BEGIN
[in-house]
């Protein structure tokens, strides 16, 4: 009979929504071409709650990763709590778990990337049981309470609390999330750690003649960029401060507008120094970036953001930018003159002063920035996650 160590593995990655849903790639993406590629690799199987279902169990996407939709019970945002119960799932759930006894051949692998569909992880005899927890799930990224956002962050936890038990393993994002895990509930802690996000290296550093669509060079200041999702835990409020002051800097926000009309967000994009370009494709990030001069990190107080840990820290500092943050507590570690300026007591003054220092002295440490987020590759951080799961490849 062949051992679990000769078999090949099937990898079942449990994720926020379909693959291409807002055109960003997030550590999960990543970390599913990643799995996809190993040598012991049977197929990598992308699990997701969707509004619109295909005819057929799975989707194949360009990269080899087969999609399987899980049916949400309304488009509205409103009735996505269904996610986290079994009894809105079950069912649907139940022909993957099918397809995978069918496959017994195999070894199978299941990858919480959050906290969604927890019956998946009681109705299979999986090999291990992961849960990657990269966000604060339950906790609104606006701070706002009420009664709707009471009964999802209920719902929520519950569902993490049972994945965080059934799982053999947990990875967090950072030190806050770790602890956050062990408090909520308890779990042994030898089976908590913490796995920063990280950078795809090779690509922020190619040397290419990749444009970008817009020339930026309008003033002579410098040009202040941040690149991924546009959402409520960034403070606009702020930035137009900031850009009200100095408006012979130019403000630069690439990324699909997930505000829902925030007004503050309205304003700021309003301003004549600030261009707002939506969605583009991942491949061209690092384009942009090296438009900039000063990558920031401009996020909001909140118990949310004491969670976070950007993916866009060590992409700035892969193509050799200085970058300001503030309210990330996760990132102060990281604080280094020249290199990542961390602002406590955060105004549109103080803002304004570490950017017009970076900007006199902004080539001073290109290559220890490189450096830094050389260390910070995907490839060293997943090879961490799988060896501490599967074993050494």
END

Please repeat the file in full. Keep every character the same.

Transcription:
[in-house]
């Protein structure tokens, strides 16, 4: 009979929504071409709650990763709590778990990337049981309470609390999330750690003649960029401060507008120094970036953001930018003159002063920035996650 160590593995990655849903790639993406590629690799199987279902169990996407939709019970945002119960799932759930006894051949692998569909992880005899927890799930990224956002962050936890038990393993994002895990509930802690996000290296550093669509060079200041999702835990409020002051800097926000009309967000994009370009494709990030001069990190107080840990820290500092943050507590570690300026007591003054220092002295440490987020590759951080799961490849 062949051992679990000769078999090949099937990898079942449990994720926020379909693959291409807002055109960003997030550590999960990543970390599913990643799995996809190993040598012991049977197929990598992308699990997701969707509004619109295909005819057929799975989707194949360009990269080899087969999609399987899980049916949400309304488009509205409103009735996505269904996610986290079994009894809105079950069912649907139940022909993957099918397809995978069918496959017994195999070894199978299941990858919480959050906290969604927890019956998946009681109705299979999986090999291990992961849960990657990269966000604060339950906790609104606006701070706002009420009664709707009471009964999802209920719902929520519950569902993490049972994945965080059934799982053999947990990875967090950072030190806050770790602890956050062990408090909520308890779990042994030898089976908590913490796995920063990280950078795809090779690509922020190619040397290419990749444009970008817009020339930026309008003033002579410098040009202040941040690149991924546009959402409520960034403070606009702020930035137009900031850009009200100095408006012979130019403000630069690439990324699909997930505000829902925030007004503050309205304003700021309003301003004549600030261009707002939506969605583009991942491949061209690092384009942009090296438009900039000063990558920031401009996020909001909140118990949310004491969670976070950007993916866009060590992409700035892969193509050799200085970058300001503030309210990330996760990132102060990281604080280094020249290199990542961390602002406590955060105004549109103080803002304004570490950017017009970076900007006199902004080539001073290109290559220890490189450096830094050389260390910070995907490839060293997943090879961490799988060896501490599967074993050494």